Blog Post About our Hydroponics Webisodes

Ryan Ehst graciously hosted us one afternoon at his hydroponics farm www.buttervalleyharvest.com and we left with so much footage and information, we had to break the episode into two parts!

Be sure to return for Part Two of our first two-part webisode!

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Blog Post About our Goats Webisode

Every time I reach for my Pumice with Goat’s Milk soap I bought at Donna Howard’s Spotted Hill Farm, I marvel at the fact that the “special ingredient” came directly from her Mini-Nubians right in her own backyard!

She’s right–the soap has a creamy quality that you just can’t get in store-brand bars!

Be sure to watch our Goats webisode – and if you’d like more information about goats milk and soapmaking, go to www.spottedhillfarm.com

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Lettuce and Hydroponics – Webisode 1

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Meet Purslane

I didn’t always know Purslane, mind you. We met after I married.

David was away on a flight assignment with the National Guard (mid-July, as I recall) and I was left tending our veggie garden for a few days. This was my first summer doing this– I was on maternity leave from flying and halfway through my pregnancy.

I thought it’d be great to show David, upon his return, how I tidied up the garden…and proceeded to weed every row. The work was tedious (as weeding usually is) and my protruding belly and the hot summer weather made for an uncomfortable experience. I pushed through, though, and ended up with mounds and mounds of this succulent “weed” which, to my great surprise was very easy to pull, thanks to a recent rain. It was really productive work—it almost looked as though I’d taken a vacuum cleaner between the rows and cleaned the paths!

David was amazed at my handiwork and surprised me with an early birthday dinner at a restaurant in Madison, Wisconsin known for serving only local and seasonal fare (a rarity 11 years ago). Imagine my surprise when the salad course came and there, alone on the little china plate, was a heaping helping of….purslane. I remember looking up at him, quizzically, and saying “Are they kidding??” Nope. Not kidding.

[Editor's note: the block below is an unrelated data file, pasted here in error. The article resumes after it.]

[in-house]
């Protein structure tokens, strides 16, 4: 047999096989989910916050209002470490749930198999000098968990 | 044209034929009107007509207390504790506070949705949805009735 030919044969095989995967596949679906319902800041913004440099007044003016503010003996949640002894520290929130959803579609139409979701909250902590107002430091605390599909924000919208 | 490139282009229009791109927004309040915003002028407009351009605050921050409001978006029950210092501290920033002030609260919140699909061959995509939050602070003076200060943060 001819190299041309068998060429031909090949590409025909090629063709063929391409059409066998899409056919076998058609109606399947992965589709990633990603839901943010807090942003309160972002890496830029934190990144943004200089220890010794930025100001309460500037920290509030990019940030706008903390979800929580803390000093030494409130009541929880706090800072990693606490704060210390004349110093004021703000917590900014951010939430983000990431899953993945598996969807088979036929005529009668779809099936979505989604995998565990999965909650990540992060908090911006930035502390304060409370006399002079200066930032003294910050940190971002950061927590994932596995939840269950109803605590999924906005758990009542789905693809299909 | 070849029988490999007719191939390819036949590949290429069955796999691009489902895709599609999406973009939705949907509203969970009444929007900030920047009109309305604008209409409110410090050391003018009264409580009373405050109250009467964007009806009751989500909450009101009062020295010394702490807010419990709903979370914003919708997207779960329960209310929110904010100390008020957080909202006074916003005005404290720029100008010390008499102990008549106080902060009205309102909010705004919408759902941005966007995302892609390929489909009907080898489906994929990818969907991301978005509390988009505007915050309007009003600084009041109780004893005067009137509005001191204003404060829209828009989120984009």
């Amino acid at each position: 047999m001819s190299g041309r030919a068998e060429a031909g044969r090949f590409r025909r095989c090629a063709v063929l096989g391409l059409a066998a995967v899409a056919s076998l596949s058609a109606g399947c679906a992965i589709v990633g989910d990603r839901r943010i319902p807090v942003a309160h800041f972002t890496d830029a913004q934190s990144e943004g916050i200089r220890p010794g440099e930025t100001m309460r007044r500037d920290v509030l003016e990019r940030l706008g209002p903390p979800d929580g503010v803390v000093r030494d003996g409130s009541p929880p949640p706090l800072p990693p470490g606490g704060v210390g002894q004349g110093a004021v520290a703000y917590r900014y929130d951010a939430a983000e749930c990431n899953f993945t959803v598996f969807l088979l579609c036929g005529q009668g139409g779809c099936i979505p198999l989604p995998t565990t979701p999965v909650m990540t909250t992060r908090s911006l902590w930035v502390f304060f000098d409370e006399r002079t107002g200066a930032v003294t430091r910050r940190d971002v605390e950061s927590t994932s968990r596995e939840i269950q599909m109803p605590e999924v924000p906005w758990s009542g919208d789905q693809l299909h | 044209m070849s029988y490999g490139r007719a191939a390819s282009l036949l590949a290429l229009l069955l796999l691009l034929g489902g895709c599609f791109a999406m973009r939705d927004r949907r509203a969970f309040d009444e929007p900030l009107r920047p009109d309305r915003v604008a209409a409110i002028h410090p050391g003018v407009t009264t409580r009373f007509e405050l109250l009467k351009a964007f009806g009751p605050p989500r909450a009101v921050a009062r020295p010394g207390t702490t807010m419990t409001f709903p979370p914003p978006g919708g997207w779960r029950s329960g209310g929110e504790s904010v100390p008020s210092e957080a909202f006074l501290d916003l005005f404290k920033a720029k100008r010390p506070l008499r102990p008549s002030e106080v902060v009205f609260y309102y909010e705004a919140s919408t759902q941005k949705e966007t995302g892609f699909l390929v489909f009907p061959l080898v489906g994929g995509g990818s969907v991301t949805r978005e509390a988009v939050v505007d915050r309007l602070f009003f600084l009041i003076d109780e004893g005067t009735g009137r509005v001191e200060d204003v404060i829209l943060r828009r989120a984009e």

Our Pennsylvania neighbors always ask for a bowl of purslane from the garden. They’ve been eating it for years. I’m always happy to oblige; the supply is endless. Me? I’m happy to stick with the mesclun mix we plant. But I recall that trip to the Wisconsin restaurant every year about this time—when it’s time to “tidy up” the rows.

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Kimberton Whole Foods

My dear friend, Lisa, has lived in London for many, many years and returns to the area four times a year to visit her father. I don’t have to ask anymore, enroute from the Philadelphia International Airport, if she’d like to stop for groceries for her dad—it’s just routine now. Our pit stop? Kimberton Whole Foods.

I first heard about KWF a few years ago, after we’d moved to the area. An actress-colleague of mine came to work and told me she’d discovered this wondrous grocery. I stopped in and found the selection and quality unbelievable; exclusively organic produce (local, when possible), a variety of natural and organic groceries, and an amazing selection of body care. I’m not the only one moved by KWF; the Pennsylvania Association for Sustainable Agriculture acknowledges their vision as well. See www.pasafarming.org

Lisa loves KWF and I love stopping to shop there! Established in 1986, KWF has grown to become the largest independent natural foods retailer in eastern Pennsylvania.

Please visit their website www.kimbertonwholefoods.com and be sure to subscribe to their newsletter!